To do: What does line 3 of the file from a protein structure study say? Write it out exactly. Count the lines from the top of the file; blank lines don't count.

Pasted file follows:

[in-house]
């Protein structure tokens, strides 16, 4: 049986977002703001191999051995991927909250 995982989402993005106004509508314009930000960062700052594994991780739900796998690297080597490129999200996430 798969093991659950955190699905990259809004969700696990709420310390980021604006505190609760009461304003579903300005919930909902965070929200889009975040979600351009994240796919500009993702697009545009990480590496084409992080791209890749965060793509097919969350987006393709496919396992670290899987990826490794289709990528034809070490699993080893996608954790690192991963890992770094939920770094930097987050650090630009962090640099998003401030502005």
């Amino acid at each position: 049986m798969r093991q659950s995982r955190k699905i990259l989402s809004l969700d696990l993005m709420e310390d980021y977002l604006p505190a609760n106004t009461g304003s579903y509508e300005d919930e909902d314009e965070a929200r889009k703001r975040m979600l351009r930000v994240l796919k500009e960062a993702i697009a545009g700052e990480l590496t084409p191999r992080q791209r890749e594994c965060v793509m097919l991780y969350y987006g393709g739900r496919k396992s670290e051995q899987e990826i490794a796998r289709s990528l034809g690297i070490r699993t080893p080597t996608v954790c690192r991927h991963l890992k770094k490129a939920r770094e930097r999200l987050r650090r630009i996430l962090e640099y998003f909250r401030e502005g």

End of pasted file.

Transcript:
């Amino acid at each position: 049986m798969r093991q659950s995982r955190k699905i990259l989402s809004l969700d696990l993005m709420e310390d980021y977002l604006p505190a609760n106004t009461g304003s579903y509508e300005d919930e909902d314009e965070a929200r889009k703001r975040m979600l351009r930000v994240l796919k500009e960062a993702i697009a545009g700052e990480l590496t084409p191999r992080q791209r890749e594994c965060v793509m097919l991780y969350y987006g393709g739900r496919k396992s670290e051995q899987e990826i490794a796998r289709s990528l034809g690297i070490r699993t080893p080597t996608v954790c690192r991927h991963l890992k770094k490129a939920r770094e930097r999200l987050r650090r630009i996430l962090e640099y998003f909250r401030e502005g």